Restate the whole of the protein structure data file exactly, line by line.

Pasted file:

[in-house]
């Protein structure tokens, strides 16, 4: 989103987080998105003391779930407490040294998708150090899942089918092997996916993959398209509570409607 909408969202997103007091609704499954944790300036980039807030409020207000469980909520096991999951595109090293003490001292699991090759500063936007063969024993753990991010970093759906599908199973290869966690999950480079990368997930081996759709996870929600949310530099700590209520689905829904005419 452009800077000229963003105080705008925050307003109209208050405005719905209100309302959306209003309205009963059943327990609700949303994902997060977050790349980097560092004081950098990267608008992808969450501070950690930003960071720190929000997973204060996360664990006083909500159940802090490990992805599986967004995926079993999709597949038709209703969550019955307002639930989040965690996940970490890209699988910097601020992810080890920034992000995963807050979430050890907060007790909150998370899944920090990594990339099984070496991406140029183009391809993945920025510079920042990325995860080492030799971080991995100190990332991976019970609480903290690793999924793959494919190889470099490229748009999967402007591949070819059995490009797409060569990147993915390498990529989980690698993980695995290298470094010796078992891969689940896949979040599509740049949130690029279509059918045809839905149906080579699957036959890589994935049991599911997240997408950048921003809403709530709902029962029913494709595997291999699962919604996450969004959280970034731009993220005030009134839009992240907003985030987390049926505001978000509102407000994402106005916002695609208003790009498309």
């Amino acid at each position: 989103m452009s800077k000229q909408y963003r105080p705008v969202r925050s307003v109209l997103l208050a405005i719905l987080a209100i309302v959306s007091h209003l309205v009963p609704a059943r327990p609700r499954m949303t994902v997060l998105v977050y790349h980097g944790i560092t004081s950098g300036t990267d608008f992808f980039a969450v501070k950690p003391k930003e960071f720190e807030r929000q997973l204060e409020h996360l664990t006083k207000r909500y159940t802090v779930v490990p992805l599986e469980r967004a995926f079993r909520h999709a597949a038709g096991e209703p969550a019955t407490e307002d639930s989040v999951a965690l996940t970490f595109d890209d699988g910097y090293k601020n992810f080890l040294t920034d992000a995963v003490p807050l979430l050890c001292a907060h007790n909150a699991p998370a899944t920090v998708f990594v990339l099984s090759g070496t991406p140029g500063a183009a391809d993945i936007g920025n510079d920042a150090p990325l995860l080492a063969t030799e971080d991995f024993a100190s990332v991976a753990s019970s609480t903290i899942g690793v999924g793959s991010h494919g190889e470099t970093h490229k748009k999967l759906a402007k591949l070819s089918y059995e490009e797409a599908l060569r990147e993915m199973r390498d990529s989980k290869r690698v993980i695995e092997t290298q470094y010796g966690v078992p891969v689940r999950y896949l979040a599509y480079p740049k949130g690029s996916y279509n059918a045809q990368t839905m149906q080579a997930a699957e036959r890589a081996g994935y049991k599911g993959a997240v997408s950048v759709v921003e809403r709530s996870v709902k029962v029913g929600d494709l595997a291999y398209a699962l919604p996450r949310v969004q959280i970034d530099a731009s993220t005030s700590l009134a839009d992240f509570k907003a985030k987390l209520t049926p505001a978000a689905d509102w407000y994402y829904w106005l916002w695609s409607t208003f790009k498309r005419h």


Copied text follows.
[in-house]
């Protein structure tokens, strides 16, 4: 989103987080998105003391779930407490040294998708150090899942089918092997996916993959398209509570409607 909408969202997103007091609704499954944790300036980039807030409020207000469980909520096991999951595109090293003490001292699991090759500063936007063969024993753990991010970093759906599908199973290869966690999950480079990368997930081996759709996870929600949310530099700590209520689905829904005419 452009800077000229963003105080705008925050307003109209208050405005719905209100309302959306209003309205009963059943327990609700949303994902997060977050790349980097560092004081950098990267608008992808969450501070950690930003960071720190929000997973204060996360664990006083909500159940802090490990992805599986967004995926079993999709597949038709209703969550019955307002639930989040965690996940970490890209699988910097601020992810080890920034992000995963807050979430050890907060007790909150998370899944920090990594990339099984070496991406140029183009391809993945920025510079920042990325995860080492030799971080991995100190990332991976019970609480903290690793999924793959494919190889470099490229748009999967402007591949070819059995490009797409060569990147993915390498990529989980690698993980695995290298470094010796078992891969689940896949979040599509740049949130690029279509059918045809839905149906080579699957036959890589994935049991599911997240997408950048921003809403709530709902029962029913494709595997291999699962919604996450969004959280970034731009993220005030009134839009992240907003985030987390049926505001978000509102407000994402106005916002695609208003790009498309």
């Amino acid at each position: 989103m452009s800077k000229q909408y963003r105080p705008v969202r925050s307003v109209l997103l208050a405005i719905l987080a209100i309302v959306s007091h209003l309205v009963p609704a059943r327990p609700r499954m949303t994902v997060l998105v977050y790349h980097g944790i560092t004081s950098g300036t990267d608008f992808f980039a969450v501070k950690p003391k930003e960071f720190e807030r929000q997973l204060e409020h996360l664990t006083k207000r909500y159940t802090v779930v490990p992805l599986e469980r967004a995926f079993r909520h999709a597949a038709g096991e209703p969550a019955t407490e307002d639930s989040v999951a965690l996940t970490f595109d890209d699988g910097y090293k601020n992810f080890l040294t920034d992000a995963v003490p807050l979430l050890c001292a907060h007790n909150a699991p998370a899944t920090v998708f990594v990339l099984s090759g070496t991406p140029g500063a183009a391809d993945i936007g920025n510079d920042a150090p990325l995860l080492a063969t030799e971080d991995f024993a100190s990332v991976a753990s019970s609480t903290i899942g690793v999924g793959s991010h494919g190889e470099t970093h490229k748009k999967l759906a402007k591949l070819s089918y059995e490009e797409a599908l060569r990147e993915m199973r390498d990529s989980k290869r690698v993980i695995e092997t290298q470094y010796g966690v078992p891969v689940r999950y896949l979040a599509y480079p740049k949130g690029s996916y279509n059918a045809q990368t839905m149906q080579a997930a699957e036959r890589a081996g994935y049991k599911g993959a997240v997408s950048v759709v921003e809403r709530s996870v709902k029962v029913g929600d494709l595997a291999y398209a699962l919604p996450r949310v969004q959280i970034d530099a731009s993220t005030s700590l009134a839009d992240f509570k907003a985030k987390l209520t049926p505001a978000a689905d509102w407000y994402y829904w106005l916002w695609s409607t208003f790009k498309r005419h």